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The Issue

Saskatchewan is experiencing record population growth, while investments in the Saskatchewan RCMP by the Province are not adequate to keep pace with community safety needs.

However, rather than responding to calls from Mayors and communities across the province to fund more Saskatchewan RCMP positions, the Province has planned to divert much-needed resources – over $20 million annually – to create a new provincial law enforcement entity: the Saskatchewan Marshals Service (SMS).

Diverting these funds to establish the SMS means waiting until 2026 to see any change in public safety in communities most impacted by crime. Shifting needed resources away from current police services – instead of bolstering them – is not the answer. More than twice as many (38%) of Saskatchewan residents would prefer the Province invest $20 million in the RCMP than in a new Marshals Service (18%).

Saskatchewanians Support the RCMP

Recent polling shows that over 80% of Saskatchewan residents are satisfied with the RCMP’s policing. Instead of more bureaucracy, Saskatchewanians want to see more RCMP Members in their communities.

The Saskatchewan RCMP is locally accountable

While Saskatchewan benefits from a cost-sharing agreement with the federal government for the RCMP (federal government paying 30% of RCMP costs), the Saskatchewan RCMP is accountable to Saskatchewanians and not the Federal Government. Under the Saskatchewan Provincial Policing Service Agreement, the Provincial Minister sets the objectives, priorities, and goals for the Saskatchewan RCMP. This includes setting the level of policing service and the administration of justice and law enforcement in the province.

Oversight and the Saskatchewan Marshals Service

Under the SK Police Act, law enforcement agencies are to report to an independent police board. However, recent changes have been made by the Province to allow for the SMS to instead report to the Minister and Deputy Minister of Corrections, Policing and Public Safety. This means politicians will act in place of a police board.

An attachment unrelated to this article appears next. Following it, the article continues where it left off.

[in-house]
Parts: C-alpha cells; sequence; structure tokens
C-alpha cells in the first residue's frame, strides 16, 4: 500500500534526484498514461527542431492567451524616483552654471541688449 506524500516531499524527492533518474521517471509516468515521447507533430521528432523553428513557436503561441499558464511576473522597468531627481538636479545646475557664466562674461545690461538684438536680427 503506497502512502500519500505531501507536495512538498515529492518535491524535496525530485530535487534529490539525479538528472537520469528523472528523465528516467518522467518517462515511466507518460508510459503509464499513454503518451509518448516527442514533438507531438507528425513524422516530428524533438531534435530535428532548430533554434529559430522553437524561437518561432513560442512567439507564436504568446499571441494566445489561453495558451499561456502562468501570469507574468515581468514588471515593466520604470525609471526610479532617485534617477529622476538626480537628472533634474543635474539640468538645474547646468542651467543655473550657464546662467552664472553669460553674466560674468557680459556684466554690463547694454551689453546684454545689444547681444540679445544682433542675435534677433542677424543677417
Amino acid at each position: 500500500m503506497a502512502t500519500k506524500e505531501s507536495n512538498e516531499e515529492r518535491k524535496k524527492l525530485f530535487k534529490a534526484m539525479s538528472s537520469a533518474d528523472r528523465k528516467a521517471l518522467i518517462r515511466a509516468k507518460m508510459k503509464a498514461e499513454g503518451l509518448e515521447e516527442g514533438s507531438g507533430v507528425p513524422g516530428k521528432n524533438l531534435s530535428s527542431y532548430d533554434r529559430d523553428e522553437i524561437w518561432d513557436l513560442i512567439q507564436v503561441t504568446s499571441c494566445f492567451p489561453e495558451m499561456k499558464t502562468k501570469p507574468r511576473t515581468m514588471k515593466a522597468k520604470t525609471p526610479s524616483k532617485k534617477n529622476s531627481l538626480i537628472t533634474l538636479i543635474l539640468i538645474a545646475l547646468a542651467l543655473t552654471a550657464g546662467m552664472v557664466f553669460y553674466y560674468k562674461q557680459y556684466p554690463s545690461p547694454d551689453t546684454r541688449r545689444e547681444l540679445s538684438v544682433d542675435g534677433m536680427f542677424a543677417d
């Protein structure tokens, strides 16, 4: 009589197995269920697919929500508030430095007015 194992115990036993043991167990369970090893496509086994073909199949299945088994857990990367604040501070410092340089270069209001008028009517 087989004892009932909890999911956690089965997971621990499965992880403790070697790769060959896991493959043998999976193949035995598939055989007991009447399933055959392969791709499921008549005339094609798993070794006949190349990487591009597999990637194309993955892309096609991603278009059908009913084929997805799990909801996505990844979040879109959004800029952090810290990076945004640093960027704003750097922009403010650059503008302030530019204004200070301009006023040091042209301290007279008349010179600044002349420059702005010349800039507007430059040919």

This means that politicians will have access to police information that should not otherwise be accessible to governments and politicians, impeding the independence of such a law enforcement agency. While the government has said this will be on an interim basis, there is no future timeline set to have an independent police board established. 

Saskatchewan Benefits from Highly Trained and Specialized RCMP Members

We know that everyday routine policing calls can escalate quickly, and we need more police officers who are equipped to deal with that. RCMP Members are among the most highly trained police officers in the world. Additionally, with the provincial and local RCMP, Saskatchewanians have access to over 150 RCMP specialized services. Diverting needed resources away from the RCMP – instead of bolstering them – is not the answer.

Impacts to Your Wallet

As we have seen in other communities across the country, the cost of establishing a new law enforcement service is often much higher than originally estimated, with extra costs being covered by taxpayers. The Saskatchewan Government did not conduct a full feasibility study to review whether a new Marshals service would be the best option to improve public safety needs compared to investing in the existing SK RCMP and municipal police – Saskatchewan residents deserve this information!

Currently, Saskatchewan benefits from the Federal Government paying 30% of provincial RCMP policing costs, or roughly $75 million of the total policing costs in the province – every year. With the Marshals, Saskatchewan residents are on the hook for 100% of the costs.

The Saskatchewan Marshal Service (SMS) is estimated to cost over $20 million annually once operational in 2026. The Province has not disclosed the additional costs to start up this service. The Province has already committed to $7 million in start-up costs in 2023 alone.

Investing in the RCMP: A Smarter Choice

In 2026, the SMS plans to have 70 Marshals operational for a cost of $20M annually. For that same cost, the Province could fund 100 additional RCMP officers. 

Recent polling shows that triple the number of Saskatchewan residents would prefer to invest $20 million annually in the Saskatchewan RCMP instead of a new Marshals service, as they would see immediate public safety needs addressed today instead of years from now.

Saskatchewanians deserve to be consulted about changes to public safety in their province

A recent poll revealed that 2/3 of Saskatchewanians have not heard of the Province’s plan to develop a Saskatchewan Marshal Service (SMS). The same poll revealed that three times as many individuals would prefer to see $20 million invested in RCMP services, rather than into the creation of the SMS. However, the Province is moving forward with its plan.

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